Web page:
A Free Template From Joomlashack

A Free Template From Joomlashack

Sign in with a social network::

Powered by OneAll Social Login

Who is online

We have 4 guests online
Something about PWM in Bascom-AVR PDF Print E-mail
Written by Vladimir Mitrović   

Most AVRs contain PWM hardware, especially the newer ones, which typically have two or more PWM units built-in. A PWM signal is one in which the ratio between a pause and a signal is changing as seen in Figure 1.

I will not bother to explain the internal structure of a PWM unit within an AVR MCU. For the time being, let me just say that a PWM unit is a part of the Timer circuit. Most AVRs have at least 2 PWMs: one associated with Timer0 and one associated with Timer1. When selecting the microcontroller that we want to use for PWM generation, we have to set the resolution of the PWM that we would like to have: 8, 9 or 10 bits. 8-bit PWM means that our PWM signal is changing within 256 steps, while 512 or 1024 steps are achieved with 9 or 10 bits respectively. Not all AVRs offer more than 8-bit PWM resolution. For everyday use – say to drive an LED or a simple motor, 8-bit PWM is more than enough, while other applications require a higher resolution PWM signal. We will focus on 8-bit PWM.

Programming

Let us start our Bascom-AVR program. First, we have to configure a suitable Timer. If we require 8-bit PWM then we select an 8-bit timer. We can also select a 16-bit timer and configure it as an 8-bit PWM timer as you can see below:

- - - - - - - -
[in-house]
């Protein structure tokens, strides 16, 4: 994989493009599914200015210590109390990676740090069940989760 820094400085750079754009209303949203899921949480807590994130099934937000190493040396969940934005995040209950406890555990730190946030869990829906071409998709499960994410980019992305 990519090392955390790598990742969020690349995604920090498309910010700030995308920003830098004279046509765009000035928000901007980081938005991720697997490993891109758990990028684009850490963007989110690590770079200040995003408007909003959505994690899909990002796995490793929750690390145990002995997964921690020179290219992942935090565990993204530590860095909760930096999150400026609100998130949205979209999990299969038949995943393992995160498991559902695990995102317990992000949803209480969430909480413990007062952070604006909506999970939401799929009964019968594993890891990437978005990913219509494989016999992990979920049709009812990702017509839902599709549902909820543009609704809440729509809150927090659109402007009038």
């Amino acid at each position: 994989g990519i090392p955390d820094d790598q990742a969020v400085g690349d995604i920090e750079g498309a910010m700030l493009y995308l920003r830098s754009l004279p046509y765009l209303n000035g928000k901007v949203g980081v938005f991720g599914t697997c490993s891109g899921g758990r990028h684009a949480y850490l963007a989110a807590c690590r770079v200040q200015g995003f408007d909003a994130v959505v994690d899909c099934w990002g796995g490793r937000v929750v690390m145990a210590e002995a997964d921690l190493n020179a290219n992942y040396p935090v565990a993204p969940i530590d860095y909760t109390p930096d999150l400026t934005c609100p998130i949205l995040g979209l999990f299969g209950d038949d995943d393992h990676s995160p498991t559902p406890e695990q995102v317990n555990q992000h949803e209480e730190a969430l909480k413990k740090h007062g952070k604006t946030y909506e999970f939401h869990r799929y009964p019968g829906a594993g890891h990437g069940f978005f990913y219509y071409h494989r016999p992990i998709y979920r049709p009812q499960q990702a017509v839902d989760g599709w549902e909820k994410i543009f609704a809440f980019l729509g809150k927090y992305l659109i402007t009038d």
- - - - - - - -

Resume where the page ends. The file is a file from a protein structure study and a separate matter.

Config Timer1 = Pwm , Pwm = 8 , 
Compare A Pwm = Clear Down , Prescale = 1

This configuration statement is valid for most AVRs. In this sample we used it with an ATmega16 microcontroller, but program PWM1.bas can also be used with other AVRs. Be aware that AVR timers have Compare outputs designated with the letters A, B and C. If we configure Compare A Pwm = Clear Down then we will be using Output Compare 1A (OC1A) as an output pin. In the case of the ATmega16 that corresponds to the PortD.5 pin. It’s nearly all done. All that is remaining is to load the PWM counter with the value of a byte variable, as follows:

COMPARE1A = N

If we now change the value of N from 0 to 255 and back to 0 while observing an LED connected to PortD.5, we will see that LED is slowly turning on and then slowly fading out. A simple and wonderful example of driving an LED with PWM!

When Bascom’s Config statement is used to configure a timer in PWM mode, it automatically takes care of setting the direction of the Output Compare pin to the Output mode. If you were to do the configuration yourself, using the AVRs timer registers directly, you would have to do this step yourself.

Something about PWM in Bascom-AVR

2012_AVR_UK_55

Continue reading

Shop area

Last Updated on Tuesday, 04 June 2013 13:36
 
Joomla Templates: by JoomlaShack